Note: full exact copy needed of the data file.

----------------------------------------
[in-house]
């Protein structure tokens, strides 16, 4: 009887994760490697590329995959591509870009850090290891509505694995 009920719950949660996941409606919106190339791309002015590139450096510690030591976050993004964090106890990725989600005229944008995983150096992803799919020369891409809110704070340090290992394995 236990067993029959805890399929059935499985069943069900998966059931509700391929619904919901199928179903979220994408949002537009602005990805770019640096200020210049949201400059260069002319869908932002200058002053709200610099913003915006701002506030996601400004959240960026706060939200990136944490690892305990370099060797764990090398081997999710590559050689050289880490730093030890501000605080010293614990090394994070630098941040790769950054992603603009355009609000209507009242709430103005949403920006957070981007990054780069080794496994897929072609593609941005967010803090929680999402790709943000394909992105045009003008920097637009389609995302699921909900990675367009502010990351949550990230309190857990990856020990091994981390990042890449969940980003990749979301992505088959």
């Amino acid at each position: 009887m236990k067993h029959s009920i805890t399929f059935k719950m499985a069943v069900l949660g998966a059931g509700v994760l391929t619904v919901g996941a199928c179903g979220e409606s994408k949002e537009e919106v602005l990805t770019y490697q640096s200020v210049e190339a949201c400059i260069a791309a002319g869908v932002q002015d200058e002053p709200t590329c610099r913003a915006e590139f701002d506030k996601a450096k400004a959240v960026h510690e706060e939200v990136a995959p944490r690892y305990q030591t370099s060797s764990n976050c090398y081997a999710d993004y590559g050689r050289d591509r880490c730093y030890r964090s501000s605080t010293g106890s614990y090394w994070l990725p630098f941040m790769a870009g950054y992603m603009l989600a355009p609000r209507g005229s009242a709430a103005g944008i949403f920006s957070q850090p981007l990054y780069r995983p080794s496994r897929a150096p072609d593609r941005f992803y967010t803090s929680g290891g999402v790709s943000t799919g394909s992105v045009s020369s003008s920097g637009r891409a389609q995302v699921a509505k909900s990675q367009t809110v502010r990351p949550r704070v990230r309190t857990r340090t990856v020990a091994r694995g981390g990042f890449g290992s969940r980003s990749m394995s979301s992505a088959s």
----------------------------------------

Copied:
[in-house]
């Protein structure tokens, strides 16, 4: 009887994760490697590329995959591509870009850090290891509505694995 009920719950949660996941409606919106190339791309002015590139450096510690030591976050993004964090106890990725989600005229944008995983150096992803799919020369891409809110704070340090290992394995 236990067993029959805890399929059935499985069943069900998966059931509700391929619904919901199928179903979220994408949002537009602005990805770019640096200020210049949201400059260069002319869908932002200058002053709200610099913003915006701002506030996601400004959240960026706060939200990136944490690892305990370099060797764990090398081997999710590559050689050289880490730093030890501000605080010293614990090394994070630098941040790769950054992603603009355009609000209507009242709430103005949403920006957070981007990054780069080794496994897929072609593609941005967010803090929680999402790709943000394909992105045009003008920097637009389609995302699921909900990675367009502010990351949550990230309190857990990856020990091994981390990042890449969940980003990749979301992505088959």
């Amino acid at each position: 009887m236990k067993h029959s009920i805890t399929f059935k719950m499985a069943v069900l949660g998966a059931g509700v994760l391929t619904v919901g996941a199928c179903g979220e409606s994408k949002e537009e919106v602005l990805t770019y490697q640096s200020v210049e190339a949201c400059i260069a791309a002319g869908v932002q002015d200058e002053p709200t590329c610099r913003a915006e590139f701002d506030k996601a450096k400004a959240v960026h510690e706060e939200v990136a995959p944490r690892y305990q030591t370099s060797s764990n976050c090398y081997a999710d993004y590559g050689r050289d591509r880490c730093y030890r964090s501000s605080t010293g106890s614990y090394w994070l990725p630098f941040m790769a870009g950054y992603m603009l989600a355009p609000r209507g005229s009242a709430a103005g944008i949403f920006s957070q850090p981007l990054y780069r995983p080794s496994r897929a150096p072609d593609r941005f992803y967010t803090s929680g290891g999402v790709s943000t799919g394909s992105v045009s020369s003008s920097g637009r891409a389609q995302v699921a509505k909900s990675q367009t809110v502010r990351p949550r704070v990230r309190t857990r340090t990856v020990a091994r694995g981390g990042f890449g290992s969940r980003s990749m394995s979301s992505a088959s």